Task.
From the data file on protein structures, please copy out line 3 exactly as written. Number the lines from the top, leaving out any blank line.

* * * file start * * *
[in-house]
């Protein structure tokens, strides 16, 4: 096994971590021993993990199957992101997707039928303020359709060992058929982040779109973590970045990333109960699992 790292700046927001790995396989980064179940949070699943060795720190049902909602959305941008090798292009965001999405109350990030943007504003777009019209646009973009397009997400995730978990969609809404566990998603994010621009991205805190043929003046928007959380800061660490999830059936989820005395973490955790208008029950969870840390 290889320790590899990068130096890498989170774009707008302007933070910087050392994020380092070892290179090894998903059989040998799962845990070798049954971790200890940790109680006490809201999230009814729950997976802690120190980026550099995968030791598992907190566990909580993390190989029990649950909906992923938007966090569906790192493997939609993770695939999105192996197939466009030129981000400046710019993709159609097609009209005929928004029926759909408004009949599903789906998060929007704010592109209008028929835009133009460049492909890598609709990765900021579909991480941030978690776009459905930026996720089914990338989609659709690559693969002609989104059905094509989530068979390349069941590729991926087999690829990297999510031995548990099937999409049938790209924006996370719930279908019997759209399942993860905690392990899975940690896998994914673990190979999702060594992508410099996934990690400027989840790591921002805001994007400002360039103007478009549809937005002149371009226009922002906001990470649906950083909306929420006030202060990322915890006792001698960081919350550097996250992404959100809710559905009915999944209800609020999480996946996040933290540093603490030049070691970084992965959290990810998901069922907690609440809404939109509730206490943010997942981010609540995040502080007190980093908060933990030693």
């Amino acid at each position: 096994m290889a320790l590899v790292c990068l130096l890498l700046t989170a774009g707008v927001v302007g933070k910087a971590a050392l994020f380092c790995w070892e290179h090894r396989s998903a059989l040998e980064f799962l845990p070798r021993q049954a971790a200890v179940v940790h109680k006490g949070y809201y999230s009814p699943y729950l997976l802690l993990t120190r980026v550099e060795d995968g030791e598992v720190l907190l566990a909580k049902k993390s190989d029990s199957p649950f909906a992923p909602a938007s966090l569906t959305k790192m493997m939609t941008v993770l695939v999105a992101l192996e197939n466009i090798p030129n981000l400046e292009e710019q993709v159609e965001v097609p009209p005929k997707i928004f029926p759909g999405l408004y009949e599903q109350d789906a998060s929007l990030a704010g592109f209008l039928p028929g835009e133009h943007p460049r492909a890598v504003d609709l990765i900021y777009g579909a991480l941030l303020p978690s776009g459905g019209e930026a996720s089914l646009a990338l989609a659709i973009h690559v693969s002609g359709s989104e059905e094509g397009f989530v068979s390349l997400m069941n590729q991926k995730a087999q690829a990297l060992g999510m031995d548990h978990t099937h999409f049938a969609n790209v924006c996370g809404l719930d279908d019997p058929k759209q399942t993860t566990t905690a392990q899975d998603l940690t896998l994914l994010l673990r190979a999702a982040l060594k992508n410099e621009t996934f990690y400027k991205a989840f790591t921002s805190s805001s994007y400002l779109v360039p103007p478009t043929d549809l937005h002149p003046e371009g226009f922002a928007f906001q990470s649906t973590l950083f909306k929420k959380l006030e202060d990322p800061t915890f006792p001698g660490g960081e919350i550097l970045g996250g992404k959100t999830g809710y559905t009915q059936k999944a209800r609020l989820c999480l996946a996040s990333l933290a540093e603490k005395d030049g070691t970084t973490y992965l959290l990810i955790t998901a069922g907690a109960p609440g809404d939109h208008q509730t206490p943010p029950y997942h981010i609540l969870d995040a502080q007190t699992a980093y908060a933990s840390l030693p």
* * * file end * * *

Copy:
């Amino acid at each position: 096994m290889a320790l590899v790292c990068l130096l890498l700046t989170a774009g707008v927001v302007g933070k910087a971590a050392l994020f380092c790995w070892e290179h090894r396989s998903a059989l040998e980064f799962l845990p070798r021993q049954a971790a200890v179940v940790h109680k006490g949070y809201y999230s009814p699943y729950l997976l802690l993990t120190r980026v550099e060795d995968g030791e598992v720190l907190l566990a909580k049902k993390s190989d029990s199957p649950f909906a992923p909602a938007s966090l569906t959305k790192m493997m939609t941008v993770l695939v999105a992101l192996e197939n466009i090798p030129n981000l400046e292009e710019q993709v159609e965001v097609p009209p005929k997707i928004f029926p759909g999405l408004y009949e599903q109350d789906a998060s929007l990030a704010g592109f209008l039928p028929g835009e133009h943007p460049r492909a890598v504003d609709l990765i900021y777009g579909a991480l941030l303020p978690s776009g459905g019209e930026a996720s089914l646009a990338l989609a659709i973009h690559v693969s002609g359709s989104e059905e094509g397009f989530v068979s390349l997400m069941n590729q991926k995730a087999q690829a990297l060992g999510m031995d548990h978990t099937h999409f049938a969609n790209v924006c996370g809404l719930d279908d019997p058929k759209q399942t993860t566990t905690a392990q899975d998603l940690t896998l994914l994010l673990r190979a999702a982040l060594k992508n410099e621009t996934f990690y400027k991205a989840f790591t921002s805190s805001s994007y400002l779109v360039p103007p478009t043929d549809l937005h002149p003046e371009g226009f922002a928007f906001q990470s649906t973590l950083f909306k929420k959380l006030e202060d990322p800061t915890f006792p001698g660490g960081e919350i550097l970045g996250g992404k959100t999830g809710y559905t009915q059936k999944a209800r609020l989820c999480l996946a996040s990333l933290a540093e603490k005395d030049g070691t970084t973490y992965l959290l990810i955790t998901a069922g907690a109960p609440g809404d939109h208008q509730t206490p943010p029950y997942h981010i609540l969870d995040a502080q007190t699992a980093y908060a933990s840390l030693p």